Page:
Yemen conflict: No end in sight


M Waqar Anwar
THE Middle East has a long history of conflicts and the region is currently still in turmoil because of the ongoing militancy, and struggle for power. The Yemen Saudi conflict added a new face to the security landscape in the region, and there has been a constant surge in hostilities from March 19, 2015 up till now. The war has caused a lot of collateral damage and transformed into a humanitarian crisis. Therefore, it’s pertinent to dig into the root causes of the conflict, which has culminated into a full-fledged air campaign against the poorest country of the region by the wealthiest country.
The origins of the conflict can be traced back to the so-called ‘Arab Spring’ which culminated in to tumult and catastrophe for many Arab countries. The Houthi insurgency against the Yemeni government had continued since 2004, waxing and waning at different times. The situation exacerbated in 2009, drawing Saudi Arabia in it but became silenced soon. The ‘Arab Spring’ had its reverberations felt across Yemen in the form of a Yemeni revolution. The Houthi leadership sided with the protestors for the removal of the President Ali Abdullah Saleh. Later, Saleh left the office and the Houthis boycotted the 2012 elections, which resulted in the victory of Mansoor Hadi.
The fighting in 2014 culminated in the capture of Sanaa, the capital of Yemen in September, and in the start of 2015 laid a seizure on the presidential palace. After a month of the seizure President Hadi managed to move out of the capital to Aden. The actual conflict started on 19 March 2015, when the troops loyal to President Hadi and those against him fought at the Aden Airport. The fighting reached Aden, and President Hadi fled to Saudi Arabia.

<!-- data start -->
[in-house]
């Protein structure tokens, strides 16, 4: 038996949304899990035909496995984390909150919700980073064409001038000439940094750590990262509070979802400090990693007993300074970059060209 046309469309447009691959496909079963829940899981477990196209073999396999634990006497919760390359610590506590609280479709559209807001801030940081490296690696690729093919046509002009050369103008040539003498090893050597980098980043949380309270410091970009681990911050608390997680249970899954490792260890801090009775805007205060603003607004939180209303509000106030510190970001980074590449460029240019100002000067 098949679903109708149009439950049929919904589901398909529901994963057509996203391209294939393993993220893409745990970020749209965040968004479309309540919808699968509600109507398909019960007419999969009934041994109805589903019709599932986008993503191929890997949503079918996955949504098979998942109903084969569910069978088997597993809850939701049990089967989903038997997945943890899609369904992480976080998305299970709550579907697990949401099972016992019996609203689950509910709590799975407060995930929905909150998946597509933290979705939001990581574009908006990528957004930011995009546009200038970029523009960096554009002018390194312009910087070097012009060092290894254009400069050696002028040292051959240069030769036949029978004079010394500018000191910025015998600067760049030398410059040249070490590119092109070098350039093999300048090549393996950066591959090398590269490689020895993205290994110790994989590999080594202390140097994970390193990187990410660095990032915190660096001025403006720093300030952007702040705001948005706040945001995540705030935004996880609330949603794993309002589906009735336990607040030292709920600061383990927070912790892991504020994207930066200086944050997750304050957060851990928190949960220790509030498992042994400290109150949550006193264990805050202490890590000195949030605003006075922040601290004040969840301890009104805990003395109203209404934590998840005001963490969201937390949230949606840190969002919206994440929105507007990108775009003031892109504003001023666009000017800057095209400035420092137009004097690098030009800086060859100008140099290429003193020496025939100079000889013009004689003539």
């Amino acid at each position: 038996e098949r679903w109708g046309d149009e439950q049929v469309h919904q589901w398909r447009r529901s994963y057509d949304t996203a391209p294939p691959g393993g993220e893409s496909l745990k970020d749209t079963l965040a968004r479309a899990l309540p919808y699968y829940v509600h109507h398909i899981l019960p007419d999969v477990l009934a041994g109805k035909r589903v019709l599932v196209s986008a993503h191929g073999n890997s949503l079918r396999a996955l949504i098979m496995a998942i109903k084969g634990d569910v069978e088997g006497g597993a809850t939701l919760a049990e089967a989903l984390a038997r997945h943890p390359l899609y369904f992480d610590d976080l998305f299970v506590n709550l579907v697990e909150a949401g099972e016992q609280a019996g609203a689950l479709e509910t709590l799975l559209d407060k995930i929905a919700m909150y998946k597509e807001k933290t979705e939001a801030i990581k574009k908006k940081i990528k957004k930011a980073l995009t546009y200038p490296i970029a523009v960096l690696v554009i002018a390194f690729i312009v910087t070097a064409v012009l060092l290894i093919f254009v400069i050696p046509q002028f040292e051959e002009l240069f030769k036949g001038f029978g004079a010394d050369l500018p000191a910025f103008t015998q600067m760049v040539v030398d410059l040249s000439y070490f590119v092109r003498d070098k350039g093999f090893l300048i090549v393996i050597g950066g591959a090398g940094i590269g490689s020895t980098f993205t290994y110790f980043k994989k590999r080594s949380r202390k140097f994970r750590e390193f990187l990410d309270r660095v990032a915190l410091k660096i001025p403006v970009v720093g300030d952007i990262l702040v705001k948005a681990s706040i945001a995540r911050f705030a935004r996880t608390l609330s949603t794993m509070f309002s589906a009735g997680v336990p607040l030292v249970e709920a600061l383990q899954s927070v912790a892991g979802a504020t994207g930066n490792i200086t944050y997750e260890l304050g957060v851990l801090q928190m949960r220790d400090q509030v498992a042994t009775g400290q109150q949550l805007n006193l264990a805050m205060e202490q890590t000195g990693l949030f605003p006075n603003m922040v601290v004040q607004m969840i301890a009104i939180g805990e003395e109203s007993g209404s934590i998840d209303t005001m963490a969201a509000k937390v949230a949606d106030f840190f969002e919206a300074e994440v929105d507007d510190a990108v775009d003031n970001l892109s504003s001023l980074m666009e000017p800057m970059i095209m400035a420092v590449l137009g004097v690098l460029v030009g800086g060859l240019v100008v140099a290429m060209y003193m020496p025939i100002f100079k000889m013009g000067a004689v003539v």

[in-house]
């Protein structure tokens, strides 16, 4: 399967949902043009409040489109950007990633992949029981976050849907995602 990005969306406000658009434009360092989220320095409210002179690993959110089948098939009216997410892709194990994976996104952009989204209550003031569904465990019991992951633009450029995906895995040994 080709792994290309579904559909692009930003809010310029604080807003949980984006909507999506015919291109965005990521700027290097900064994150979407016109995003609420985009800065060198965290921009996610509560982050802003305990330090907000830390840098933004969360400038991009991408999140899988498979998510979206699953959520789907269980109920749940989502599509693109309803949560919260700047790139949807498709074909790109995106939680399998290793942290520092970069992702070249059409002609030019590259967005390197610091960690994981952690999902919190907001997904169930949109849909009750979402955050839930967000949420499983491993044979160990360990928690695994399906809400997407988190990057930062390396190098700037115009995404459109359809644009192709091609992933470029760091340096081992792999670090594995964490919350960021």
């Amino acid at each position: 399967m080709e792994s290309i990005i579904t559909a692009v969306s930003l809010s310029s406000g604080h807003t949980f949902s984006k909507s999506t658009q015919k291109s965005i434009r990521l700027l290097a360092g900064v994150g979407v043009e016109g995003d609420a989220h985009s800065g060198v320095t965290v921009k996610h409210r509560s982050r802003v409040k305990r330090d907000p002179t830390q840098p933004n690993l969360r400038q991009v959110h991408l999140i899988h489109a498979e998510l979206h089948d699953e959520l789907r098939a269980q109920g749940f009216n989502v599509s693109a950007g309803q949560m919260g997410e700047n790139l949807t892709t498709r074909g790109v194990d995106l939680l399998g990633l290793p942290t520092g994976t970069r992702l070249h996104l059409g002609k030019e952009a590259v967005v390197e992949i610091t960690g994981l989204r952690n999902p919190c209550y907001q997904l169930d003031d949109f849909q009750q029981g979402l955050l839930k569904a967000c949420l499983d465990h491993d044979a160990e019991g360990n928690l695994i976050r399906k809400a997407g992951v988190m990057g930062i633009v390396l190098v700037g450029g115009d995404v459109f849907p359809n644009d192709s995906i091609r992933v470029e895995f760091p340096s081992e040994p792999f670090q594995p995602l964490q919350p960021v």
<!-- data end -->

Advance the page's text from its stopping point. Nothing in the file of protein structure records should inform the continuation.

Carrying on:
As of October 2016, the war in Yemen has caused almost 10,000 people dead including 5000 civilians according to the UN and almost 3 million people have been displaced. 19 million which constitute 80% of the total population are in dire need of humanitarian aid. Looking from another angle, despite all the sectarian strands associated with the conflict, it also depicts the internal rift between various factions in Yemen. The element of domestic power struggle can’t be ruled out. The ‘Arab Spring’ protests and the resignation of Ali Abdullah Saleh who had ruled Yemen for almost 33 years resigned paving the road for Houthi insurgency. In the power struggle between the Houthis and the Islamists, the former resorted to partner with their adversary, Ali Abdullah Saleh. In a long rule spanning over 33 years, Ali Abdullah Saleh had mastered the art of playing with all sides and the Houthis slipped into his side. Although the goal of the Houthis remains unclear, the objective of Saleh is quite clear; he doesn’t want Hadi to become president. Therefore, the war in Yemen is a conflict of personalities.
The conflict can be resolved if a personality acceptable to all the fighting groups, mediates. The issue must be resolved without wasting time, as there has been much loss of human life and property. It seems that the Kingdom of Saudi Arabia has been trapped into the US double game as it has made a deal with Iran, thus bolstering its role as a regional power and afterwards making a US350$ arms deal with Saudi Arabia. The Kingdom claims that it is being surrounded by Iran from three sides, and that Iran is supporting the rebel movements. In this situation, the Kingdom should understand the intricacies of the duplicitous role of the US, and tread carefully to save itself from economic crisis. The war in Yemen is draining the Saudi economy, with many mega projects on the stand still. The Kingdom will have to realize the ongoing power politics in the region, and should decide to act in a wise manner.
— The writer is Research Assistant at the South Asian Strategic Stability Institute, a think-tank based in Islamabad
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